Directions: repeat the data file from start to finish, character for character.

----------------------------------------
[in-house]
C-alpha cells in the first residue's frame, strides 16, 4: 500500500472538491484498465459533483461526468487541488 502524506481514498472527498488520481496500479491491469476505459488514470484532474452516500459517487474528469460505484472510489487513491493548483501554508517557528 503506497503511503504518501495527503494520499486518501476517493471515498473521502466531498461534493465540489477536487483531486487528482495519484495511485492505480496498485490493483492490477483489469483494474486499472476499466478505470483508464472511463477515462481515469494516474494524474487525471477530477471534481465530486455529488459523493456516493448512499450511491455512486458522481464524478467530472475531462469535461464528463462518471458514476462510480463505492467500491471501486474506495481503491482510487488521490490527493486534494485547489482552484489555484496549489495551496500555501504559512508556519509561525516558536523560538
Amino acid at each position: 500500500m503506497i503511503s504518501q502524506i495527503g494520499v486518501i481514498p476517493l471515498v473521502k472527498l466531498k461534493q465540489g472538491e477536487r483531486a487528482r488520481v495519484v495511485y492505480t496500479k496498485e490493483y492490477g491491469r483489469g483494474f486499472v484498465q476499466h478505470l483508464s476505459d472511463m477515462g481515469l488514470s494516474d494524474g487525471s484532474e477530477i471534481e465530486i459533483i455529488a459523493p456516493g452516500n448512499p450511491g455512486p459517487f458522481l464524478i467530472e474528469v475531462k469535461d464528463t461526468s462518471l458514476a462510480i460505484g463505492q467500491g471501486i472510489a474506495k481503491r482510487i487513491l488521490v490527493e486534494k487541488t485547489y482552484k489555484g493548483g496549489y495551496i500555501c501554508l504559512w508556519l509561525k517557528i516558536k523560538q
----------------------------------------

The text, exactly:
[in-house]
C-alpha cells in the first residue's frame, strides 16, 4: 500500500472538491484498465459533483461526468487541488 502524506481514498472527498488520481496500479491491469476505459488514470484532474452516500459517487474528469460505484472510489487513491493548483501554508517557528 503506497503511503504518501495527503494520499486518501476517493471515498473521502466531498461534493465540489477536487483531486487528482495519484495511485492505480496498485490493483492490477483489469483494474486499472476499466478505470483508464472511463477515462481515469494516474494524474487525471477530477471534481465530486455529488459523493456516493448512499450511491455512486458522481464524478467530472475531462469535461464528463462518471458514476462510480463505492467500491471501486474506495481503491482510487488521490490527493486534494485547489482552484489555484496549489495551496500555501504559512508556519509561525516558536523560538
Amino acid at each position: 500500500m503506497i503511503s504518501q502524506i495527503g494520499v486518501i481514498p476517493l471515498v473521502k472527498l466531498k461534493q465540489g472538491e477536487r483531486a487528482r488520481v495519484v495511485y492505480t496500479k496498485e490493483y492490477g491491469r483489469g483494474f486499472v484498465q476499466h478505470l483508464s476505459d472511463m477515462g481515469l488514470s494516474d494524474g487525471s484532474e477530477i471534481e465530486i459533483i455529488a459523493p456516493g452516500n448512499p450511491g455512486p459517487f458522481l464524478i467530472e474528469v475531462k469535461d464528463t461526468s462518471l458514476a462510480i460505484g463505492q467500491g471501486i472510489a474506495k481503491r482510487i487513491l488521490v490527493e486534494k487541488t485547489y482552484k489555484g493548483g496549489y495551496i500555501c501554508l504559512w508556519l509561525k517557528i516558536k523560538q